Karen Buckley's parents welcome jailing of 'evil coward' Alexander Pacteau
The parents of Cork student Karen Buckley have welcomed the life sentence handed to the "truly evil coward" who murdered their daughter.
John and Marian Buckley said they hope Alexander Pacteau, who bludgeoned the 24-year-old to death with a spanner after a night out in Glasgow, is never released from jail.
Pacteau, 21, will serve a minimum of 23 years for the murder and his attempts to dispose of Miss Buckley's body in a vat of chemicals in April.
During sentencing at the High Court in Glasgow, judge Lady Rae told the former public schoolboy he had committed a "brutal, senseless and motiveless" crime against a defenceless woman and had devastated her family.
Mr and Mrs Buckley, who attended the hearing, said: "Today's life sentence will not bring our beautiful Karen back. Our little angel has been taken from us forever in the cruellest of ways. We mourn for her every day.
"It will however ensure that women are safe from harm from the truly evil coward who took our beautiful Karen's precious life. I hope that he is never released and spends every day in prison haunted by what he did.
"Karen is at peace now and we know that she is in heaven looking down on us and helping us."
The qualified nurse had only been in Glasgow for a few months before her killing.
She was studying for a masters degree in occupational health therapy at Glasgow Caledonian University and was on a night out to the Sanctuary nightclub when she was preyed on by Pacteau.
Pacteau, who described himself as a "self-employed sales consultant", has a previous conviction for printing counterfeit money and was found not guilty of an attempted rape charge following a trial at the High Court in Paisley in 2013.
In the early hours of April 12, he was captured on CCTV chatting to Miss Buckley outside the nightclub. He then drove her to nearby Kelvin Way, where he grabbed her neck and delivered about a dozen blows with a spanner.
He took her body to his flat where he stored it in the bath and in the days that followed made trips to High Craigton Farm on the outskirts of Glasgow where he burned a mattress and clothes.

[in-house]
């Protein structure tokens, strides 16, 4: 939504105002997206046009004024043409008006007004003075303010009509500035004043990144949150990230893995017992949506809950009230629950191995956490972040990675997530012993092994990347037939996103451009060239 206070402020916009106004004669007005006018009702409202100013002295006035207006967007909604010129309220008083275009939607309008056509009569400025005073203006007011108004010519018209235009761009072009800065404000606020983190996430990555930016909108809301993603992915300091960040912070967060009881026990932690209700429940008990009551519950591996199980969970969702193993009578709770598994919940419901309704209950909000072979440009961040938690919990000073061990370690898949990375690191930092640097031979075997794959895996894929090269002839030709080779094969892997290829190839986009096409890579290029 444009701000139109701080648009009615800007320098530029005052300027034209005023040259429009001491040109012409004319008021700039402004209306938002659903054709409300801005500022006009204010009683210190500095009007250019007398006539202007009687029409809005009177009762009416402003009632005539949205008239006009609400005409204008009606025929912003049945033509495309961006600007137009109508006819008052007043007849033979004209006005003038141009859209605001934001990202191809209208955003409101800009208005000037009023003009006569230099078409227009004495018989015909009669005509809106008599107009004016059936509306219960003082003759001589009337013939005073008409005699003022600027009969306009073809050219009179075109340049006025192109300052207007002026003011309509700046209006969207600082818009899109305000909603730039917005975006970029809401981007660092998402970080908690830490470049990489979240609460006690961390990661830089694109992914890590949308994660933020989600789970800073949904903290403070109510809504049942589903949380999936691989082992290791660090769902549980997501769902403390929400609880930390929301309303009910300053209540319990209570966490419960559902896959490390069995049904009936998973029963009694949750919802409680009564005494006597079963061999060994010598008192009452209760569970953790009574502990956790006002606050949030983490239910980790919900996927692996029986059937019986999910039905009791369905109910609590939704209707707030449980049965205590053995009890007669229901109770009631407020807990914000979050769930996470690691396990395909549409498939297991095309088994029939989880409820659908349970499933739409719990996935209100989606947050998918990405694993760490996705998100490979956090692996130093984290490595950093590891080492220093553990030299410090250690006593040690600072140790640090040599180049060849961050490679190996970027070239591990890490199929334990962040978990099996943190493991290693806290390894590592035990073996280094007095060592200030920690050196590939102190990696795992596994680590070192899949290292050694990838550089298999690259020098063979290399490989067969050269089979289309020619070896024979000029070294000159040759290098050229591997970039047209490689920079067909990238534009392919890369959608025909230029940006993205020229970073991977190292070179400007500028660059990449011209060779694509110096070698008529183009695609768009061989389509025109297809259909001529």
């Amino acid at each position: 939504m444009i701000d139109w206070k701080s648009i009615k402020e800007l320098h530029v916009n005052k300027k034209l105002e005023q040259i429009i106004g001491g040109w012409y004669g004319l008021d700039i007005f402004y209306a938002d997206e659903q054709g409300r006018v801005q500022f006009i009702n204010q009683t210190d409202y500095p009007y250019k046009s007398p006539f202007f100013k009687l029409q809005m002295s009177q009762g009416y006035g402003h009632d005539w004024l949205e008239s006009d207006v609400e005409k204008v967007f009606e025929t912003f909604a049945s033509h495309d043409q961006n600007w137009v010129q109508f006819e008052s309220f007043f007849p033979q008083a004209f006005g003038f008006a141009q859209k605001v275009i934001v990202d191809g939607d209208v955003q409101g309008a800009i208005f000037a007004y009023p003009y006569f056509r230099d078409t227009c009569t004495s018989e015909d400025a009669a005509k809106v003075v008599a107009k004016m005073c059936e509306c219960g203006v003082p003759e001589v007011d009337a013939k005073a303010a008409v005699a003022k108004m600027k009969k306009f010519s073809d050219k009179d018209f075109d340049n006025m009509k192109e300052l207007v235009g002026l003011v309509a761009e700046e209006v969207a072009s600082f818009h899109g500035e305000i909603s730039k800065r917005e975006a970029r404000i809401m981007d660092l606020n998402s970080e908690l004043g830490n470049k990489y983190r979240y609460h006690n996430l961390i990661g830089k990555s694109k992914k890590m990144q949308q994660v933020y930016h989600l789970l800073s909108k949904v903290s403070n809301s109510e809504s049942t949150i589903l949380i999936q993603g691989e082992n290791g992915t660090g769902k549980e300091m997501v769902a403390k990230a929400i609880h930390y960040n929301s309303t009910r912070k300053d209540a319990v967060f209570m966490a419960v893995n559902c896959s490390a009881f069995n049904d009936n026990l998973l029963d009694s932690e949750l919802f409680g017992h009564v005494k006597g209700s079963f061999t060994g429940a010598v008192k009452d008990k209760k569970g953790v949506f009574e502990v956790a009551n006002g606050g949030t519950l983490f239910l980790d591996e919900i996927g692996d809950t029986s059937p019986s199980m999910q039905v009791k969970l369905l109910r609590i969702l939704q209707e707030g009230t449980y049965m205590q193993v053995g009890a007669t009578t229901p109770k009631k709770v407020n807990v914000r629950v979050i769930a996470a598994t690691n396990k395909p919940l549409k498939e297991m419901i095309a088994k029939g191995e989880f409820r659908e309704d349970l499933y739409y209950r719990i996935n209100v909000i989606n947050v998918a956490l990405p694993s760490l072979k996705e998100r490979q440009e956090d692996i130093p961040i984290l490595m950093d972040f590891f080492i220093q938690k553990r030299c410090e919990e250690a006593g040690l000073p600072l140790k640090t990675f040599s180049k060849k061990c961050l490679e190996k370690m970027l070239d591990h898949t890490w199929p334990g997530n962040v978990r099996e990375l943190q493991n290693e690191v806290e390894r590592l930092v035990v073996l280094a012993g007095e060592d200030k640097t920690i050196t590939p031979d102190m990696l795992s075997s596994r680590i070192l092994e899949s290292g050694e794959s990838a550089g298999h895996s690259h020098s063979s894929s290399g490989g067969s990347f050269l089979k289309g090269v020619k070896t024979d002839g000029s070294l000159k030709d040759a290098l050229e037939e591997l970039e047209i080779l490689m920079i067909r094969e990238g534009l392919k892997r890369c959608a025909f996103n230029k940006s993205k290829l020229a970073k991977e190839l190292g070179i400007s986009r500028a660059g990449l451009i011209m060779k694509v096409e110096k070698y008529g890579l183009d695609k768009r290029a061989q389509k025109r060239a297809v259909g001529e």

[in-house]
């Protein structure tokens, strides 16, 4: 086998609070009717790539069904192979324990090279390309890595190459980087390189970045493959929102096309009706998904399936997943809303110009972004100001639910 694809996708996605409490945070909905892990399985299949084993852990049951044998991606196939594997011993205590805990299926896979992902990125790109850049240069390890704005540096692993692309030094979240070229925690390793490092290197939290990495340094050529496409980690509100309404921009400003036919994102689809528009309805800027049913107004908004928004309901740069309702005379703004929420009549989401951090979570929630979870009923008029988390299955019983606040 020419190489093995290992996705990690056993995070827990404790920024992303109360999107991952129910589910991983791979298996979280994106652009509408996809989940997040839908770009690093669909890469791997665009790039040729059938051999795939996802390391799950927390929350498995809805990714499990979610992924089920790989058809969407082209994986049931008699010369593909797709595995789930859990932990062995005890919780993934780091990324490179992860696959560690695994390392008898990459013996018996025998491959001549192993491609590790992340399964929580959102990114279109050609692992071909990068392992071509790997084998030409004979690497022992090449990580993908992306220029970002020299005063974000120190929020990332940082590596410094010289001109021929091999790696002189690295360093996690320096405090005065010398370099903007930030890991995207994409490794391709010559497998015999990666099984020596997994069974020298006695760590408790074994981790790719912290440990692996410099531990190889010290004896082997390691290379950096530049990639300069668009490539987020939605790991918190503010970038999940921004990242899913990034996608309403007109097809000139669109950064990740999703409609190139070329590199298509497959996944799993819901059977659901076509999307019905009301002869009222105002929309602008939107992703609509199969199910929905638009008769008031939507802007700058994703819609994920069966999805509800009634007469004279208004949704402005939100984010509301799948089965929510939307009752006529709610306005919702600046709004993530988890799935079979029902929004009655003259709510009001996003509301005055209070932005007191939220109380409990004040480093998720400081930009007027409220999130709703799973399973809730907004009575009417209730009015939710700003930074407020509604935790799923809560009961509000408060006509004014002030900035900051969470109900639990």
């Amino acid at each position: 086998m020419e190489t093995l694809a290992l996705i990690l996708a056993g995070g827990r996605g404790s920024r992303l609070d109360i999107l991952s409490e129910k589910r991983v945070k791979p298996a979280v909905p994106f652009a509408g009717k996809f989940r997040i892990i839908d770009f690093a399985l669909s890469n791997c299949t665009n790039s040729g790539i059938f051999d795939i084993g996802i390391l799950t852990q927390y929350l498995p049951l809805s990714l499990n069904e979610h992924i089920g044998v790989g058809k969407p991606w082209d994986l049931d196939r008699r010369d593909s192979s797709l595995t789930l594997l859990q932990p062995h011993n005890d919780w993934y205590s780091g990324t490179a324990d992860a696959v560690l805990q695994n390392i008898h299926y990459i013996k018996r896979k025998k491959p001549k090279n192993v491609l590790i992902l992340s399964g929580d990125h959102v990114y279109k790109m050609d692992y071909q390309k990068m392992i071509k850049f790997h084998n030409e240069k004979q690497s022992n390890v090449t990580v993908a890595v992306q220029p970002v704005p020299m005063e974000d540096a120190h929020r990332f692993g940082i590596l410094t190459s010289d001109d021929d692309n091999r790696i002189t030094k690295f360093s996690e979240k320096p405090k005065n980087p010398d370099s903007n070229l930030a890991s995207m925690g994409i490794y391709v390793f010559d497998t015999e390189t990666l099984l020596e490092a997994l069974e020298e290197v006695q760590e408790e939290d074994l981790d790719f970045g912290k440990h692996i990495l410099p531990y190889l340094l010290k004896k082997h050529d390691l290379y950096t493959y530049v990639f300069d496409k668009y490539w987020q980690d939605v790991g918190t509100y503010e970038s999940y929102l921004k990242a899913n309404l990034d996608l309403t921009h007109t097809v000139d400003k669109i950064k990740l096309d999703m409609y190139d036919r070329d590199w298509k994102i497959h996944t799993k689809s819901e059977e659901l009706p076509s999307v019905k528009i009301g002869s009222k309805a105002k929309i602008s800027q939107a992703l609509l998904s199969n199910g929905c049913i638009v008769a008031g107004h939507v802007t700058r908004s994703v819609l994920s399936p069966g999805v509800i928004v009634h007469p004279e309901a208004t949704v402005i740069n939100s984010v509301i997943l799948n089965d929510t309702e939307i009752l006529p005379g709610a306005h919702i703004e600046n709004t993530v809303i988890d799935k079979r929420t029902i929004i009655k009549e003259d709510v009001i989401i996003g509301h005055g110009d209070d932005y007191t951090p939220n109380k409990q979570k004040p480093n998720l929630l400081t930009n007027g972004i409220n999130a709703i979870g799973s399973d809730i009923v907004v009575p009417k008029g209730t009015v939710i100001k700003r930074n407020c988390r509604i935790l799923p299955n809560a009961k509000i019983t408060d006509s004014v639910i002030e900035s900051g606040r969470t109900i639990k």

Pacteau purchased caustic soda and a barrel and placed Miss Buckley's body inside before leaving it in a locked storage unit he rented.
He initially claimed to detectives, who identified him from CCTV footage, that they had consensual sex at his flat and she had fallen and injured herself on the bed frame before leaving.
After pleading guilty to murder on August 11, his solicitor John Scullion QC said he could offer no ''rational explanation'' for his client's actions but told the judge Pacteau had expressed remorse and "felt sick" about what he had done.
Lady Rae said: "That expression of remorse might have carried more weight if communicated earlier. And it is difficult, in my view, to envisage someone who is truly sorry for killing another human being going to the lengths to which you went to cover up your appalling crime whilst making up false stories about the deceased."
She said: "To you she was a complete stranger who appears, tragically, to have accepted a lift in your car. In a matter of minutes, for some unknown and inexplicable reason, you destroyed her young life and devastated a family."
Police Scotland said search officers and forensic experts had been able to build up an "overwhelming" case against Pacteau which led to him admitting to the crime.
Assistant Chief Constable Malcolm Graham said: "Such incidents are rare in our communities, where they do take place we will carry out professional, thorough and rigorous investigations to bring those responsible to justice."
Pacteau originally faced a second charge of attempting to defeat the ends of justice by misleading police and trying to conceal Miss Buckley's body.
The Crown withdrew the charge ahead of his plea and Mr Scullion QC suggested his actions after the killing should not therefore be regarded when considering sentence.
Lady Rae said she could not ignore Pacteau's conduct following Miss Buckley's death, however.
The judge told him: "I regret that the Crown, in withdrawing charge two, has to some extent tied my hands in relation to this sentence.
"After reflecting on submissions, I have come to the view that I cannot ignore your conduct after the killing."
Lady Rae said his actions meant she would limit the discount she awarded for his early plea to two years and sentenced him to a minimum of 23 years, backdated to April 17 when he entered custody.